The U.S. Supreme Court is scheduled to hear oral arguments one week from today in a case challenging a Massachusetts law that establishes a protest-free zone around abortion clinics. Thirty groups have filed briefs in the case including Planned Parenthood.
Martha Walz, CEO of Planned Parenthood League of Massachusetts, was a state legislator and co-sponsor of the 2007 law that established a buffer zone extending out 35 feet from the entrances and driveways of abortion clinics. She said it is a public safety measure designed to prevent patients from being harassed and intimidated by protestors.
"This law must be protected. We can not go back to a time in Massachusetts when women are routinely harassed and intimidated while trying to access the health care they need."
Protestors who are challenging the law claim it violates their rights under the First Amendment. Massachusetts Attorney General Martha Coakley, whose office is defending the law before the Supreme Court, will argue that it strikes the proper balance between free speech and the reproductive health rights of women.
Walz, speaking on a conference call with reporters Wednesday, recalled how as she did research prior to the passage of the law she visited a Planned Parenthood clinic in Boston and witnessed “intense and aggressive harassment” by abortion protestors.
" I remember one of the protestors screaming at me just inches away from my face as I stood in the center's doorway. To say the least it was scary," said Walz.
Walz said the law grew out of a history of violent protests by a group called Operation Rescue and others. She said protestors would block entrances to clinics and in some cases go inside the clinics to harass patients and staff. She said attempts to stop this with court injunctions proved ineffective.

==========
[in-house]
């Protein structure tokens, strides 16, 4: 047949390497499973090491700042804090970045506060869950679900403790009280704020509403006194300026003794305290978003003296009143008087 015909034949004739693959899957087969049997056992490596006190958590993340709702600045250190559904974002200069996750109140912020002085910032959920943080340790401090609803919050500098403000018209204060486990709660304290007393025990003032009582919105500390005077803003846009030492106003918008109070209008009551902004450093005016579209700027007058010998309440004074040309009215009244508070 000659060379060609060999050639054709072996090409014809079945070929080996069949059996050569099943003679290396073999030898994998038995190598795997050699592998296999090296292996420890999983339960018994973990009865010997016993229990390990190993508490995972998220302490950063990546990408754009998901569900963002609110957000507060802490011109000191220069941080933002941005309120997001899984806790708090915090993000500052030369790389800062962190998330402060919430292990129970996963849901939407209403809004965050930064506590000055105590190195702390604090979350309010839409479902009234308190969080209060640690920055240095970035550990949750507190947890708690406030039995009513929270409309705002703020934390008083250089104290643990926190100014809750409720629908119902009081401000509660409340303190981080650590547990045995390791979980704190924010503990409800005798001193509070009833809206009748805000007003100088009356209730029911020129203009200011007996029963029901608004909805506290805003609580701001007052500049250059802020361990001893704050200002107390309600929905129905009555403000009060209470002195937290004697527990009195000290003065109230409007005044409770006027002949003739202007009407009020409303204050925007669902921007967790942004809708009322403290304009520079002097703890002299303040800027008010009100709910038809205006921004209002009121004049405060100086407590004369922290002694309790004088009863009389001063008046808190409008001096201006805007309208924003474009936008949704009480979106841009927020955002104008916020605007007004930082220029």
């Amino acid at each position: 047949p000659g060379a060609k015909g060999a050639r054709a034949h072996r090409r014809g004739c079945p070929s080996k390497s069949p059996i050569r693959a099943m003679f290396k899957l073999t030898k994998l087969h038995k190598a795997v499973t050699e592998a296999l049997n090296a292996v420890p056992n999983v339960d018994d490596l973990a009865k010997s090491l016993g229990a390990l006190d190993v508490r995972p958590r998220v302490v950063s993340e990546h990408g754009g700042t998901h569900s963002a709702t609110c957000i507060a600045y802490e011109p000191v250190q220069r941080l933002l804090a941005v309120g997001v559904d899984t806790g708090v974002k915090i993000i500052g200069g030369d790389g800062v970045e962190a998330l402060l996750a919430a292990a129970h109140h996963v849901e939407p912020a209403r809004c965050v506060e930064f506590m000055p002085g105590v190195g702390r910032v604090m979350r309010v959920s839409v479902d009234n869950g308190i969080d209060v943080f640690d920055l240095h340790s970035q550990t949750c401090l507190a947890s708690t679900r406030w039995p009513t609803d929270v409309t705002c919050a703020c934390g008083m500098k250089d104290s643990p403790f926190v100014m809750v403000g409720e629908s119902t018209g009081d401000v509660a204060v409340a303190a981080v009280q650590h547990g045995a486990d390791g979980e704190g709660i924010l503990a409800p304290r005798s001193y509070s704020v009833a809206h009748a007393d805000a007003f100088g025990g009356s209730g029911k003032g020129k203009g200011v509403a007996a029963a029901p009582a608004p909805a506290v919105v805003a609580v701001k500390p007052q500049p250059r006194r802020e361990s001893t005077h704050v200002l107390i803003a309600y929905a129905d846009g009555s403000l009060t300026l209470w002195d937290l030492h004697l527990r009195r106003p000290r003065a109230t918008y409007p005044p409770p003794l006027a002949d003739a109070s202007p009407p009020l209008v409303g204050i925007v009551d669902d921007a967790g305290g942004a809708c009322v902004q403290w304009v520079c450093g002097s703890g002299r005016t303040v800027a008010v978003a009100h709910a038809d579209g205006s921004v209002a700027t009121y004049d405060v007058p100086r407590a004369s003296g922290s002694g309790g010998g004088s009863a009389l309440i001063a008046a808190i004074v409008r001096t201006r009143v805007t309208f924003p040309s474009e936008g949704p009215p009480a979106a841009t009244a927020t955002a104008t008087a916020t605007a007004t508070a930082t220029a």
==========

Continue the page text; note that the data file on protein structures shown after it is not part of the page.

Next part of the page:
"There was always another group of people willing to step in and protest and blockade," said Walz.
Massachusetts put a law on the books in 2000 that created a so-called bubble around people entering abortion clinics, but this proved difficult to enforce.
Teresa Roberts, a nurse who has worked for Planned Parenthood for two decades, said the buffer zone has eased tensions outside the clinics.
" I don't' feel threatened on my way to work. I don't feel the same level of risk anymore, and our patients seem less upset and distressed as they enter the building."
Abortion clinic violence is not an abstract issue in Massachusetts. Roberts was working for Planned Parenthood in 1994 when a gunman opened fire at one of the group’s offices and at the offices of another health care provider then located on the same street in a Boston suburb.
Two other states, Colorado and Montana, have state laws establishing buffer zones around abortion clinics. But, there are a number of local ordinances in the northeast, including Burlington, Vermont and Portland, Maine.
Roger Evans, senior director of Public Policy Law and Litigation at the Planned Parenthood Federation of America, said the Massachusetts buffer zone law is no different from laws that regulate conduct outside schools, polling places, and the U.S. Supreme Court.
" If it ( the court) should find some problem with the Massachusetts ordinance it is likely to cast into doubt the permissibility of buffer zones more widely."
The U.S. Court of Appeals in Boston upheld the Massachusetts law. Another appeals court in California struck down a buffer zone ordinance because it found police were applying it only to abortion protestors and not to people defending the rights of patients.